People sure do believe in some weird things:- Ghosts, God and Government Conspiracies. Whatever a person’s need, they’re bound to either invent or appropriate an imaginary concept to add to the world. It’s odd that we seem compelled to do that, but it’s even odder when you consider just how astonishing and miraculous the world is, and how it came to be – through blind luck. Evolution is a great example of this: as a demonstrable process (and before you say, “Evolution is only a theory” as I know some of you are simply dying to, you’re wrong: we can observe bacteria evolving in response to environmental pressures. We have demonstrable, falsifiable and empirical evidence for evolution.), evolution has produced an incredibly array of species, as diverse as can possibly be. There are flightless birds that live in the coldest place on earth. There are bacteria that eat plutonium deposits in decommissioned nuclear reactors. There are parasites that have evolved in step with the human race. And there is a miracle of design and engineering in your garden somewhere.
I have a soft spot for honey bees that goes back many years: I’m probably the only kid who’s never been stung by one, so I’ve never had much cause to fear them (wasps, on the other hand, are bastards) and I regard them as a really friendly and non-threatening species. Some people, I know, are afraid of them, and that’s fair enough. But you have to admire them. Here are some truly astonishing things about bees.
Bees Speak A Proper Language
It was a german psychologist called Karl von Frisch who first identified that the “waggle dance” that bees perform in the hive was a complex form of communication. Animals communicate on a number of different levels, from pheromones and scents to noises, barks and calls. This much is so obvious: animals of all kinds communicate basic information like intentions and emotions. Bees, as von Frisch discovered, do not do that. The language of honey bees is made of several components: it tells other bees within the hive where flower can be found by way of two phases: a waggle phase and a return phase. The first part contains the information: much like computer coding language, it is a set of packeted instructions that lead other bees in a direction, and the distance is indicated by the duration of the dance. The return phase is the bee equivalent of the break key on your keyboard: it causes a gap between the packets of information, showing the bees that the next information is not new information but rather a repeat. Bees, in effect, speak C++, and have done for millions of years.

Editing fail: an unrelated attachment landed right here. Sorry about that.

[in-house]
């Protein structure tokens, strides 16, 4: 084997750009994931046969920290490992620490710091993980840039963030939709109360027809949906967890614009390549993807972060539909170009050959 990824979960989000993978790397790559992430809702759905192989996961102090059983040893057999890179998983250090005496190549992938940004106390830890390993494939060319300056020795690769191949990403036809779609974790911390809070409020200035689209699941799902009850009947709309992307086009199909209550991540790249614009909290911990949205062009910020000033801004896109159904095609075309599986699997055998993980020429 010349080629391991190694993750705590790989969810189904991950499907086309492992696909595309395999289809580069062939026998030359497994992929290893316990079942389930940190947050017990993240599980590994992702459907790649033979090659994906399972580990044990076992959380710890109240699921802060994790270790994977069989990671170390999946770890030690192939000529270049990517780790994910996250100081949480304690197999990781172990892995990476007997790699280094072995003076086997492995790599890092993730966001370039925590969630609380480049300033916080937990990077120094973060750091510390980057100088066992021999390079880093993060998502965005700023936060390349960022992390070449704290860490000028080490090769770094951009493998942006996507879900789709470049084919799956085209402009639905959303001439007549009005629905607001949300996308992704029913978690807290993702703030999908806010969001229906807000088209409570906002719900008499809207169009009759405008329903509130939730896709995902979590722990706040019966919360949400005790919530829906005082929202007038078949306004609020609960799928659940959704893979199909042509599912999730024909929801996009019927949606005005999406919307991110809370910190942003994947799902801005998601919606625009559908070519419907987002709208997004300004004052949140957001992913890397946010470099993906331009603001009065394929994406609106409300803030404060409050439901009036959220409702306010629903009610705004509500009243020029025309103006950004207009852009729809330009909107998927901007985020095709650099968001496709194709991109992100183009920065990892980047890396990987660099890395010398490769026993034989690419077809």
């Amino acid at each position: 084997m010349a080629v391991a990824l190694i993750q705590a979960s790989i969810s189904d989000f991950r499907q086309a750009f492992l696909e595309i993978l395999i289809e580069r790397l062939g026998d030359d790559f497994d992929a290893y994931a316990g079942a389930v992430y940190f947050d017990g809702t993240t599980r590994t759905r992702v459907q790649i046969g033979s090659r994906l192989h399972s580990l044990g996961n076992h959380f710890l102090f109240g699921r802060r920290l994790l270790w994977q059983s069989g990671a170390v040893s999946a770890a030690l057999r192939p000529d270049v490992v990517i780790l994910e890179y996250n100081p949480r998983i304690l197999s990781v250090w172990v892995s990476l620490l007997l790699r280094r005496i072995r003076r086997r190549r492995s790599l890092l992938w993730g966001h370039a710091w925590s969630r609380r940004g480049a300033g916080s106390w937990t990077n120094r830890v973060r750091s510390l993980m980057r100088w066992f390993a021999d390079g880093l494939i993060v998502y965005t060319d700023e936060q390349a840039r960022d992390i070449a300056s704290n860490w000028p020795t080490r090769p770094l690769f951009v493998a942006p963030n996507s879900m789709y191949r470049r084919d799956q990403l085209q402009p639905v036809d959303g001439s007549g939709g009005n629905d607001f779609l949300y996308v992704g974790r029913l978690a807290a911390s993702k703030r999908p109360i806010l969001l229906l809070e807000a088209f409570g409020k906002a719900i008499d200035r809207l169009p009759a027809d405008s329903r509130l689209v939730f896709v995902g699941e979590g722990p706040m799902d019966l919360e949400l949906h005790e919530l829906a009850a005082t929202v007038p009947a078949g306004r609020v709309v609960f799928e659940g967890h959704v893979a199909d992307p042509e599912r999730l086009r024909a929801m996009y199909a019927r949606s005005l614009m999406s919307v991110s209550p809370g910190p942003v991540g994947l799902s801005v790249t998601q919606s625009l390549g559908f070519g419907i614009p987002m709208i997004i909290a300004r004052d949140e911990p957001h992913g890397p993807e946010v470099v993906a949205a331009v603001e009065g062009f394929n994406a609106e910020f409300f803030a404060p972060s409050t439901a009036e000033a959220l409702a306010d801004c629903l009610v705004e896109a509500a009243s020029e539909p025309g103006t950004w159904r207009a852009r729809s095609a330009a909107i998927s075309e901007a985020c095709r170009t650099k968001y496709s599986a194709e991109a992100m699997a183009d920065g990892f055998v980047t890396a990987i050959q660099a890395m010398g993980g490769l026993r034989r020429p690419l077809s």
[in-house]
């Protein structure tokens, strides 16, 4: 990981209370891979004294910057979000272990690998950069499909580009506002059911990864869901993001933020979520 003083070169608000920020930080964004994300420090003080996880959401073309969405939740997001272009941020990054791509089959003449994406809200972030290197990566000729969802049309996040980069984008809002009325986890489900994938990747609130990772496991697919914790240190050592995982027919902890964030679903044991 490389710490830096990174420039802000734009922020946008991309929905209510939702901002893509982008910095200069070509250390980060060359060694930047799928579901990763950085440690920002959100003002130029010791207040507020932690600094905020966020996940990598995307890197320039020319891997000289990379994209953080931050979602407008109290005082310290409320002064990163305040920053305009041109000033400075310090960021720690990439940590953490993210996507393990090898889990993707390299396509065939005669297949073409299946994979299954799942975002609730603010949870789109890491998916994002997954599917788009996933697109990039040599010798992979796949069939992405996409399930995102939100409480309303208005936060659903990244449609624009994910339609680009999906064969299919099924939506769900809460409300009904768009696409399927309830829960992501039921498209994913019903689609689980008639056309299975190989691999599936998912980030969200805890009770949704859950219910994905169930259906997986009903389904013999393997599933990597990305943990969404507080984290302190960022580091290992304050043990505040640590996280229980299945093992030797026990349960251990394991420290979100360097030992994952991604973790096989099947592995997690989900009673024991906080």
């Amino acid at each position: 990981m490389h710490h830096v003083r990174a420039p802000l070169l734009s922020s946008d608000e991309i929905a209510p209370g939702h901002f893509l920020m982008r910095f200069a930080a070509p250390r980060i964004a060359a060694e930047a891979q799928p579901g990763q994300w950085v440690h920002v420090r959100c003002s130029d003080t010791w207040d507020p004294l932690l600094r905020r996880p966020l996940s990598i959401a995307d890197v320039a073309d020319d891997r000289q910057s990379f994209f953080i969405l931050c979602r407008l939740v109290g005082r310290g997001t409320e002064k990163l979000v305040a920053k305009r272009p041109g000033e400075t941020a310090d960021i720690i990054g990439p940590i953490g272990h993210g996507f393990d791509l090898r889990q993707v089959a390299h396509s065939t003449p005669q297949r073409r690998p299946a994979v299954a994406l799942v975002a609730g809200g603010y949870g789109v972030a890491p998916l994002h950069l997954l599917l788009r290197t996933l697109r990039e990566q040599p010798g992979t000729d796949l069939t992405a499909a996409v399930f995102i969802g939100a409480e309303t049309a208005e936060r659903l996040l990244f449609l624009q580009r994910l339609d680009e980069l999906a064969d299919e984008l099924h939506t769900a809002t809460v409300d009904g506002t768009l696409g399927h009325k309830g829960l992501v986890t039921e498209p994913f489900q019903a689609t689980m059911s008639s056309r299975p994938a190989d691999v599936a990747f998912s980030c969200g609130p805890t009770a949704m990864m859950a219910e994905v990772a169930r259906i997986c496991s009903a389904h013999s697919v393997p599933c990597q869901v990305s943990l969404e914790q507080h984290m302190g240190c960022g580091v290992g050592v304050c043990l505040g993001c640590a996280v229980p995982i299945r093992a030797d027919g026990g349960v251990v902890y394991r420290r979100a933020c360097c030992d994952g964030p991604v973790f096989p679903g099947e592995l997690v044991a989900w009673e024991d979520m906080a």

What kicks ass is what von Frisch showed next: the dance a bee does correlates to real-time information, which means that bees store information organically and can then interpret that into their language and communicate it effectively to other bees. They are, in effect, aware of their surroundings, and making notes. That’s pretty cool.
A side note: since the language of bees contains very precise information packeted in strict ways, that means that bee language contains no redundancy. They never say the equivalent of “um” or “er”. Basically, if bees spoke English they’d do it better than you. But that leads into something even cooler:
Bees Speak Mathematics Better Than You